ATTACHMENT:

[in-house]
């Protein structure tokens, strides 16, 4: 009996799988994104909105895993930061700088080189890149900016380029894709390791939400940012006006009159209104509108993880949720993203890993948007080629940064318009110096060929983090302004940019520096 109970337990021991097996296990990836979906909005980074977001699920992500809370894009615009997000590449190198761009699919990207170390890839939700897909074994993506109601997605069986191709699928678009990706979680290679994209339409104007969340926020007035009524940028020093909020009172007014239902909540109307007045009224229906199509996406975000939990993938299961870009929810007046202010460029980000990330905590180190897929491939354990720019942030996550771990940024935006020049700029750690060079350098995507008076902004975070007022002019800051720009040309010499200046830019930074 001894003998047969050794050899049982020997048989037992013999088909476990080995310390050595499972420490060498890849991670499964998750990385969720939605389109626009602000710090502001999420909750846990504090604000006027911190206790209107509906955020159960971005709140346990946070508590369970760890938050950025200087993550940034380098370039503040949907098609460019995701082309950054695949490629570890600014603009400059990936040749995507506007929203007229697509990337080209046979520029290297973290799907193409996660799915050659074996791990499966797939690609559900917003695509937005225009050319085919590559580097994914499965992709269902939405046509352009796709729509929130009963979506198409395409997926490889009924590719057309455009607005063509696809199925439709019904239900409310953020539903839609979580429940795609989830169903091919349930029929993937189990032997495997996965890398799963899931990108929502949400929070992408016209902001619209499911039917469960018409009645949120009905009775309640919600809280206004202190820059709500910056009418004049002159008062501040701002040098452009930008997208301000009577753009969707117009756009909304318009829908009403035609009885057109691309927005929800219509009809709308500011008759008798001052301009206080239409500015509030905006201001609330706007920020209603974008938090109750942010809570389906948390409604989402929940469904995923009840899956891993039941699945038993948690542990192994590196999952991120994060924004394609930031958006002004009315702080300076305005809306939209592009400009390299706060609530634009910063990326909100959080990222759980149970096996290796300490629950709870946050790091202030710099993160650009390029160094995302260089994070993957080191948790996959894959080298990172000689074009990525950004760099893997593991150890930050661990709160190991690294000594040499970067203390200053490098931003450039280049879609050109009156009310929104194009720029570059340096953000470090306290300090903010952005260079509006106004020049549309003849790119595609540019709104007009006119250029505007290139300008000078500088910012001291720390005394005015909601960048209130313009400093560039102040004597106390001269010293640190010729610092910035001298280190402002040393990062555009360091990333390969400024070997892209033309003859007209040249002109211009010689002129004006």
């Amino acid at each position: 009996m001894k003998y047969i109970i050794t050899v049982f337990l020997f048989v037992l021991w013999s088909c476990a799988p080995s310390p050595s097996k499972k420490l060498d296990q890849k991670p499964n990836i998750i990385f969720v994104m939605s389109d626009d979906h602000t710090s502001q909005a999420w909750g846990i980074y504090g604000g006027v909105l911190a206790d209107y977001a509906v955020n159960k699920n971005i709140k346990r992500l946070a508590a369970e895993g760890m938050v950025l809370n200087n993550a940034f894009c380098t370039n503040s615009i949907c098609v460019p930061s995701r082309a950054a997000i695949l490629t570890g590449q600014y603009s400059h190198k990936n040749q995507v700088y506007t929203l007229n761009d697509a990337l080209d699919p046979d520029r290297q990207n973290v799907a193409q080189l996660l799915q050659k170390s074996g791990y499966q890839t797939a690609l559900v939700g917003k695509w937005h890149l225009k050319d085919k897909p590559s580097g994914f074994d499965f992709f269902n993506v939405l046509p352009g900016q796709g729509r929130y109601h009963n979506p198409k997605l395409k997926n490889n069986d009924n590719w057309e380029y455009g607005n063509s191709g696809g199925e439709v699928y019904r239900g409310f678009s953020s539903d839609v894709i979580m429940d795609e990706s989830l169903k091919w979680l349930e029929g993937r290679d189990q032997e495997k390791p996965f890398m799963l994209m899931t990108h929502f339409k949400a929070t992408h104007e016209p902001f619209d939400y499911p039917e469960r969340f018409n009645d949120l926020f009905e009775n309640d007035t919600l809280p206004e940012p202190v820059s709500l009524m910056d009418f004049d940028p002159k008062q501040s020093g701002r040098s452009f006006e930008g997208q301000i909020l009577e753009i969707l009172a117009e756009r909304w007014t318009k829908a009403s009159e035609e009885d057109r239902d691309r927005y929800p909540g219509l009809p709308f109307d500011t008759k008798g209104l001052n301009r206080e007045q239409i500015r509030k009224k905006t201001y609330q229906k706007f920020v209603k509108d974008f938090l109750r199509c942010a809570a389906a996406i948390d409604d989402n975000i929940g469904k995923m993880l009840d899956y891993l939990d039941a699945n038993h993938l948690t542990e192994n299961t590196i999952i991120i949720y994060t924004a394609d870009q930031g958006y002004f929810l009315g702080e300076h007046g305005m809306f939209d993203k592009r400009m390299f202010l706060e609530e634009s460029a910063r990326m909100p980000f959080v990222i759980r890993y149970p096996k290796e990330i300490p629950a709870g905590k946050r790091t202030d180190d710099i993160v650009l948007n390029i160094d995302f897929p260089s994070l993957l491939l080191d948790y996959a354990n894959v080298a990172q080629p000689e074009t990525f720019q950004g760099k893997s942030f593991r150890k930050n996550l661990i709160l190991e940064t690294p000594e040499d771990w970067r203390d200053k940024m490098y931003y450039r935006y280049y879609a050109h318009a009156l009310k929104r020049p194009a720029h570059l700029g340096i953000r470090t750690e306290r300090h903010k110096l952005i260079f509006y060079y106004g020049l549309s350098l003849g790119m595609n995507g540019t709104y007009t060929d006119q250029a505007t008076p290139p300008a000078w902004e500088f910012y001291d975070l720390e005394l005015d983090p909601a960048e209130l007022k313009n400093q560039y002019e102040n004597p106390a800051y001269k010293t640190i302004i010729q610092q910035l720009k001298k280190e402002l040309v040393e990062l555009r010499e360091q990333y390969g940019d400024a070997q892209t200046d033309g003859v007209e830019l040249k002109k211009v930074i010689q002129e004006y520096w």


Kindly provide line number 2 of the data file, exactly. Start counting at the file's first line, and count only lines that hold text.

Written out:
């Protein structure tokens, strides 16, 4: 009996799988994104909105895993930061700088080189890149900016380029894709390791939400940012006006009159209104509108993880949720993203890993948007080629940064318009110096060929983090302004940019520096 109970337990021991097996296990990836979906909005980074977001699920992500809370894009615009997000590449190198761009699919990207170390890839939700897909074994993506109601997605069986191709699928678009990706979680290679994209339409104007969340926020007035009524940028020093909020009172007014239902909540109307007045009224229906199509996406975000939990993938299961870009929810007046202010460029980000990330905590180190897929491939354990720019942030996550771990940024935006020049700029750690060079350098995507008076902004975070007022002019800051720009040309010499200046830019930074 001894003998047969050794050899049982020997048989037992013999088909476990080995310390050595499972420490060498890849991670499964998750990385969720939605389109626009602000710090502001999420909750846990504090604000006027911190206790209107509906955020159960971005709140346990946070508590369970760890938050950025200087993550940034380098370039503040949907098609460019995701082309950054695949490629570890600014603009400059990936040749995507506007929203007229697509990337080209046979520029290297973290799907193409996660799915050659074996791990499966797939690609559900917003695509937005225009050319085919590559580097994914499965992709269902939405046509352009796709729509929130009963979506198409395409997926490889009924590719057309455009607005063509696809199925439709019904239900409310953020539903839609979580429940795609989830169903091919349930029929993937189990032997495997996965890398799963899931990108929502949400929070992408016209902001619209499911039917469960018409009645949120009905009775309640919600809280206004202190820059709500910056009418004049002159008062501040701002040098452009930008997208301000009577753009969707117009756009909304318009829908009403035609009885057109691309927005929800219509009809709308500011008759008798001052301009206080239409500015509030905006201001609330706007920020209603974008938090109750942010809570389906948390409604989402929940469904995923009840899956891993039941699945038993948690542990192994590196999952991120994060924004394609930031958006002004009315702080300076305005809306939209592009400009390299706060609530634009910063990326909100959080990222759980149970096996290796300490629950709870946050790091202030710099993160650009390029160094995302260089994070993957080191948790996959894959080298990172000689074009990525950004760099893997593991150890930050661990709160190991690294000594040499970067203390200053490098931003450039280049879609050109009156009310929104194009720029570059340096953000470090306290300090903010952005260079509006106004020049549309003849790119595609540019709104007009006119250029505007290139300008000078500088910012001291720390005394005015909601960048209130313009400093560039102040004597106390001269010293640190010729610092910035001298280190402002040393990062555009360091990333390969400024070997892209033309003859007209040249002109211009010689002129004006």